So a lot of the talk about racial profiling is bullshit.  The cop doesn’t pull you over because you are Black or acting Black while driving.  Cops aren’t that dumb and stupid.  they can recognize patterns of behavior, visual cues, and so forth, enough to determine that you may belong to a specific group or at least a more general group.  If you flash gang signs and are not a gang member the cop may not know the difference while most gangbangers would.  And it is easy to convince most whites and a great many judges that profiling is wrong when the fact is, it’s not.  I am surprised that a good cultural anthropologist or two hasn’t written a book or tow on the subject.  William T Hall was the last great anthropologist to have written on visual language.  The irony is that these poverty stricken areas have an exclusive membership.  You and I would never fit in, never.  We would never assimilate into that particular culture.  On the other hand these same poor people, assuming some sudden wealth and good paying job, would never really fit into our culture, either.  Yes, there really are different cultural strata in America.  We would not fit into the cultural of the rich and famous.  Would we fit in with the faculty at Harvard?  I doubt it.  Then how does a white christian even start to emphasize with this culture of Black poverty?  What words of comfort do your scriptures have for these people?  Blessed are the poor?  Hey, god, where’s my bling?

So what if we could locate some sort of big business close enough to the ghetto so that people could have good paying jobs?  That might work, right?  If you have spent your life not working or working very little then suddenly having a job that one has to routinely arise every morning and report to work on time and do what is required, can be a very disorienting experience.  Teenagers who get that first full time job often have that difficulty making the adjustment to working full time and all its attendant requirements.  A work ethic is something that one learns, one acquires through practice.  And of course we haven’t started to address crime yet.  That is another problem that is not easily solved.  You see, one of the problems is the concentration of population.  The higher the population density the more estranged individuals feel from each other.  In a small town and even in a small city, one can be known by name and reputation.  The dynamics are different in a big city or urban center.  There are communities within communities, according to one’s special interest.  Where family is important in the Hispanic culture, it is almost irrelevant in the black culture.  Our welfare state has decreed that in order for a mother to receive aid for her dependent children the father or fathers must be absent from the family role as father.  The black male is almost a useless figure in black culture.  He exists to get women pregnant and then abandon them and his children.  He does this because the law requires it.  And we want him to be a law abiding citizen, don’t we.  Blessed are the meek, for they shall win the lottery, or some such nonsense.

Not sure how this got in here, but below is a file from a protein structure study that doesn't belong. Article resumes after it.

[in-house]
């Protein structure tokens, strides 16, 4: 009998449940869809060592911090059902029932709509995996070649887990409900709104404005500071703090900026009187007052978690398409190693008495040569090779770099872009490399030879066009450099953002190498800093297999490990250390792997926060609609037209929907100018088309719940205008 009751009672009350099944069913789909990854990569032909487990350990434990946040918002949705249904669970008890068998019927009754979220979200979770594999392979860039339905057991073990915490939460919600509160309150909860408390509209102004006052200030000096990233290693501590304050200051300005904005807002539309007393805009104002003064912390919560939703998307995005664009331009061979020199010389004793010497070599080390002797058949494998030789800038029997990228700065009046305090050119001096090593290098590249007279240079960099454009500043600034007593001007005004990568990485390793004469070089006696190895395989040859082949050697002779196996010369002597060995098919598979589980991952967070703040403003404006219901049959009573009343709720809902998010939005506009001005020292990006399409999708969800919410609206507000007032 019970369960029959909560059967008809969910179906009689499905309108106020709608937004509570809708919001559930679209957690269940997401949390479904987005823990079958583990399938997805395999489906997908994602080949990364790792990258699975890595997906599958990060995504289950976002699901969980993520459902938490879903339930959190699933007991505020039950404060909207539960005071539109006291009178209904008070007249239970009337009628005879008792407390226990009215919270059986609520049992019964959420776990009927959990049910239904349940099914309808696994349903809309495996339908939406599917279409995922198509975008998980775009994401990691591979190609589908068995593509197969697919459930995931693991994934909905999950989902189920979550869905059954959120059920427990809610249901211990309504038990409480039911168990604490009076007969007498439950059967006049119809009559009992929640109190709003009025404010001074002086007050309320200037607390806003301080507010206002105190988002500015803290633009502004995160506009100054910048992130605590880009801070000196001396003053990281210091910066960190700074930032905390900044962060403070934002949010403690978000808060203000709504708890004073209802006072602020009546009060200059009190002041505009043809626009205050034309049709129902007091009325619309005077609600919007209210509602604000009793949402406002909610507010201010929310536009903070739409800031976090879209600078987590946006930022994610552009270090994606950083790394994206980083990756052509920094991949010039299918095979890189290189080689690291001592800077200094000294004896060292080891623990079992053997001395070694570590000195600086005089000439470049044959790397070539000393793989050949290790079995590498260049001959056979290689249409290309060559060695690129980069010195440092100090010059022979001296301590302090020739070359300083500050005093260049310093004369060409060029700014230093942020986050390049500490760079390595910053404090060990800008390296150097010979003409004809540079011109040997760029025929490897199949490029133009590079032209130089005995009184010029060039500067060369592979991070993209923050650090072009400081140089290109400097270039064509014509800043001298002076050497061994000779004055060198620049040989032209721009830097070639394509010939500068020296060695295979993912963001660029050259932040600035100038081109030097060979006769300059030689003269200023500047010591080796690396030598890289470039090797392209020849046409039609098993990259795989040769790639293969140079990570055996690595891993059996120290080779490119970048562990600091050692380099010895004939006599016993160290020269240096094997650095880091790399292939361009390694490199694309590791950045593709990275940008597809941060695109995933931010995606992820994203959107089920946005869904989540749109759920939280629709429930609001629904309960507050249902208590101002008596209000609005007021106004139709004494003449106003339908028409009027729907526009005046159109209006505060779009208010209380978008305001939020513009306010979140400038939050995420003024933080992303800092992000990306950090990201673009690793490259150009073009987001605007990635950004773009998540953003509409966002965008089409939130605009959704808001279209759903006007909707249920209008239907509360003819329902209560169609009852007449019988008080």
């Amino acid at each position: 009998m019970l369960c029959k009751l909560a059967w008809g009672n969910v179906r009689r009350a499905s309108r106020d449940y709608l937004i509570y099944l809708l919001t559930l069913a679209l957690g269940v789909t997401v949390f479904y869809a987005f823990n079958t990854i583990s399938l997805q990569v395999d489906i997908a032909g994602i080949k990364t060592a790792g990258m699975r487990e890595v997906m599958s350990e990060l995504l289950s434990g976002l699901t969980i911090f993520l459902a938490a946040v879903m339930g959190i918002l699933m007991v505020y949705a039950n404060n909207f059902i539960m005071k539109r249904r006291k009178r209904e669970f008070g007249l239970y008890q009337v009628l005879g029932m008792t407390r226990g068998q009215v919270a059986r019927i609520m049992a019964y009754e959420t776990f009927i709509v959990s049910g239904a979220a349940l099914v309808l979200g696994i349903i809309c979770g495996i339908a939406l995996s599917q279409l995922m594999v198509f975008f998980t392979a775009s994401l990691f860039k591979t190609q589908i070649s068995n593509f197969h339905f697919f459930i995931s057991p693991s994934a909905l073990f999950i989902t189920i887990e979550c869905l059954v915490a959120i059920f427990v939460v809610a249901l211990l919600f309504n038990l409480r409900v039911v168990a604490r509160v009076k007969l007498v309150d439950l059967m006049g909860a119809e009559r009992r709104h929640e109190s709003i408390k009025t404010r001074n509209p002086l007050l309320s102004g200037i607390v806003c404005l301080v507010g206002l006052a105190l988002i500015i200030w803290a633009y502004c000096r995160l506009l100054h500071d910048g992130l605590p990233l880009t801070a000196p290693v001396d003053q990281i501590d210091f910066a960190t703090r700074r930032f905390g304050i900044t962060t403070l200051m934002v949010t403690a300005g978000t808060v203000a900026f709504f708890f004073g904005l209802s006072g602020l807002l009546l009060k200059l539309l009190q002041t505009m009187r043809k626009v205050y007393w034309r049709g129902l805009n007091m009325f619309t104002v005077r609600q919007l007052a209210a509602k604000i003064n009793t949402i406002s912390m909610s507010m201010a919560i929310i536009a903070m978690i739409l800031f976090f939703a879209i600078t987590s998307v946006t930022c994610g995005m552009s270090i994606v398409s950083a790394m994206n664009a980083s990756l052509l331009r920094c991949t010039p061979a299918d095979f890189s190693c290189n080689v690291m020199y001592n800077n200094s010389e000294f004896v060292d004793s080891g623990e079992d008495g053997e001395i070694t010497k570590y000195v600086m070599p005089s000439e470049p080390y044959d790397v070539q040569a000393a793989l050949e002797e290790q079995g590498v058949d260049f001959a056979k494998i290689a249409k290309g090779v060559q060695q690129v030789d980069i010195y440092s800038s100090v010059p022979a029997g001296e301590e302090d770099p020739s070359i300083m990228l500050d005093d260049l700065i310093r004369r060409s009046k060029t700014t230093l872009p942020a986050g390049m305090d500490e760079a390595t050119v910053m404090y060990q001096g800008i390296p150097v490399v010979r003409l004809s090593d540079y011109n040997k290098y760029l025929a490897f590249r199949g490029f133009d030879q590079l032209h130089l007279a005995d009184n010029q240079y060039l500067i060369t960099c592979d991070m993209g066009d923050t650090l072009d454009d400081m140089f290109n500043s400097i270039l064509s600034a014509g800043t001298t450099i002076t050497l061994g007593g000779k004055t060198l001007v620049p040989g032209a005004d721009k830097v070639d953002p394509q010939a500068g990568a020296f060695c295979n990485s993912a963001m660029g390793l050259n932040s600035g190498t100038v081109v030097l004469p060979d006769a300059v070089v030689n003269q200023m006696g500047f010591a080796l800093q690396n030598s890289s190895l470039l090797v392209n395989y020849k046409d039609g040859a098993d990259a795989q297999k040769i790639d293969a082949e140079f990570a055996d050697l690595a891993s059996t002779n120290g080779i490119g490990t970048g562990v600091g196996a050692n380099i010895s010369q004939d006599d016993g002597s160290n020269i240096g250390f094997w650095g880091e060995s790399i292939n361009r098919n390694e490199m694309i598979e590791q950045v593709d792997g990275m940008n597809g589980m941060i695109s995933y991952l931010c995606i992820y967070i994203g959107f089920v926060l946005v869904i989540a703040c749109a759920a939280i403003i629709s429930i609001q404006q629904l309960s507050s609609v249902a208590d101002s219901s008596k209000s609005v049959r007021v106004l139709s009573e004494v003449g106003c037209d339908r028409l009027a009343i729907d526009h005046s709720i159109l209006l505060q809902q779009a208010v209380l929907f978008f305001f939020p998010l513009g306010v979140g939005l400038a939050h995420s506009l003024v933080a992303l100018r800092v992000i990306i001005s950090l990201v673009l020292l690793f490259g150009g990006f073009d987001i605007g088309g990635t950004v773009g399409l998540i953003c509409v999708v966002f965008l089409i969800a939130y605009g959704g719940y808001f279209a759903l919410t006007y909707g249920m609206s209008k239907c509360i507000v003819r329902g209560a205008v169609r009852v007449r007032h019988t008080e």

Shall I continue?  I’m sure I could do another thousand words and still leave out ten thousand words of detail.  I told you that there were no easy answers, no simple solutions.  What if the BLM movement were to achieve its goals, the list of demands it has presented.  Would anything change?  My personal answer is no, little would be accomplished.  Oh the number of Blacks killed by the police may decrease but Black upon black crime would greatly increase.  Crime is endemic to the poor neighborhoods because they all too often have no other way of making a living.  Put handcuffs of cops and crime gets a free ride.  It’s not that community policing works, because clearly it doesn’t.  But it is better than no policing at all.  The problem is the concentration of poor into relatively small areas.  Okay, so every suburb gets its share of poor blacks.  That is one way to break up poor neighborhoods.  I doubt that it would be a good workable long term solution.  But like throwing money at a problem, throwing scriptures at a problem has the same effect.  One might as well have kept silent for all the good it might have done and acknowledge the harm it has done.